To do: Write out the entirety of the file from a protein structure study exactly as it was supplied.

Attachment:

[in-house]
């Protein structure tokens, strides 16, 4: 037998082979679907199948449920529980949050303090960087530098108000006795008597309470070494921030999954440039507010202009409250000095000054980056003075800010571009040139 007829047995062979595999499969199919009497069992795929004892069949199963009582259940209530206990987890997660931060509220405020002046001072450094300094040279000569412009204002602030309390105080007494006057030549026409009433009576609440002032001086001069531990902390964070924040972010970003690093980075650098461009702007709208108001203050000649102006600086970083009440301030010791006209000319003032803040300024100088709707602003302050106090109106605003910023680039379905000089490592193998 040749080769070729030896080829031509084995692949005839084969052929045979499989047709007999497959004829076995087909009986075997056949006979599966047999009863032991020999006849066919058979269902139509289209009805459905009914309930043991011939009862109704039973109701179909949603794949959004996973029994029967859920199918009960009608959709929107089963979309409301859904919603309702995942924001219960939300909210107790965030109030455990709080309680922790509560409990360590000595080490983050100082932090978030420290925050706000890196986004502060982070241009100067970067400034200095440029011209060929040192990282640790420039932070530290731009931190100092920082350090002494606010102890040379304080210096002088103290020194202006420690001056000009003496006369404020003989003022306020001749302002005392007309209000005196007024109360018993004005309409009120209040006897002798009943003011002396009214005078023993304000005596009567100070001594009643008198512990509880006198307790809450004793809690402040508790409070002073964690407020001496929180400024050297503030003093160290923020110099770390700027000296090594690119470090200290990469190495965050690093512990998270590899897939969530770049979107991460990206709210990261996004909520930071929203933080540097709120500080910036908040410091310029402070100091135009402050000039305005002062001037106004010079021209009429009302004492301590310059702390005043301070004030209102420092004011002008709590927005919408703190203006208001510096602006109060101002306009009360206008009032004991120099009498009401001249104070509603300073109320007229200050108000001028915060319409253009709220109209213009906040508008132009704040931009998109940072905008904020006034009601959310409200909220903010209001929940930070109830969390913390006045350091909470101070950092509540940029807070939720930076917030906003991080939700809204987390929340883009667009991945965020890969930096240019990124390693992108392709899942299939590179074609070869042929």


[in-house]
């Protein structure tokens, strides 16, 4: 037998082979679907199948449920529980949050303090960087530098108000006795008597309470070494921030999954440039507010202009409250000095000054980056003075800010571009040139 007829047995062979595999499969199919009497069992795929004892069949199963009582259940209530206990987890997660931060509220405020002046001072450094300094040279000569412009204002602030309390105080007494006057030549026409009433009576609440002032001086001069531990902390964070924040972010970003690093980075650098461009702007709208108001203050000649102006600086970083009440301030010791006209000319003032803040300024100088709707602003302050106090109106605003910023680039379905000089490592193998 040749080769070729030896080829031509084995692949005839084969052929045979499989047709007999497959004829076995087909009986075997056949006979599966047999009863032991020999006849066919058979269902139509289209009805459905009914309930043991011939009862109704039973109701179909949603794949959004996973029994029967859920199918009960009608959709929107089963979309409301859904919603309702995942924001219960939300909210107790965030109030455990709080309680922790509560409990360590000595080490983050100082932090978030420290925050706000890196986004502060982070241009100067970067400034200095440029011209060929040192990282640790420039932070530290731009931190100092920082350090002494606010102890040379304080210096002088103290020194202006420690001056000009003496006369404020003989003022306020001749302002005392007309209000005196007024109360018993004005309409009120209040006897002798009943003011002396009214005078023993304000005596009567100070001594009643008198512990509880006198307790809450004793809690402040508790409070002073964690407020001496929180400024050297503030003093160290923020110099770390700027000296090594690119470090200290990469190495965050690093512990998270590899897939969530770049979107991460990206709210990261996004909520930071929203933080540097709120500080910036908040410091310029402070100091135009402050000039305005002062001037106004010079021209009429009302004492301590310059702390005043301070004030209102420092004011002008709590927005919408703190203006208001510096602006109060101002306009009360206008009032004991120099009498009401001249104070509603300073109320007229200050108000001028915060319409253009709220109209213009906040508008132009704040931009998109940072905008904020006034009601959310409200909220903010209001929940930070109830969390913390006045350091909470101070950092509540940029807070939720930076917030906003991080939700809204987390929340883009667009991945965020890969930096240019990124390693992108392709899942299939590179074609070869042929």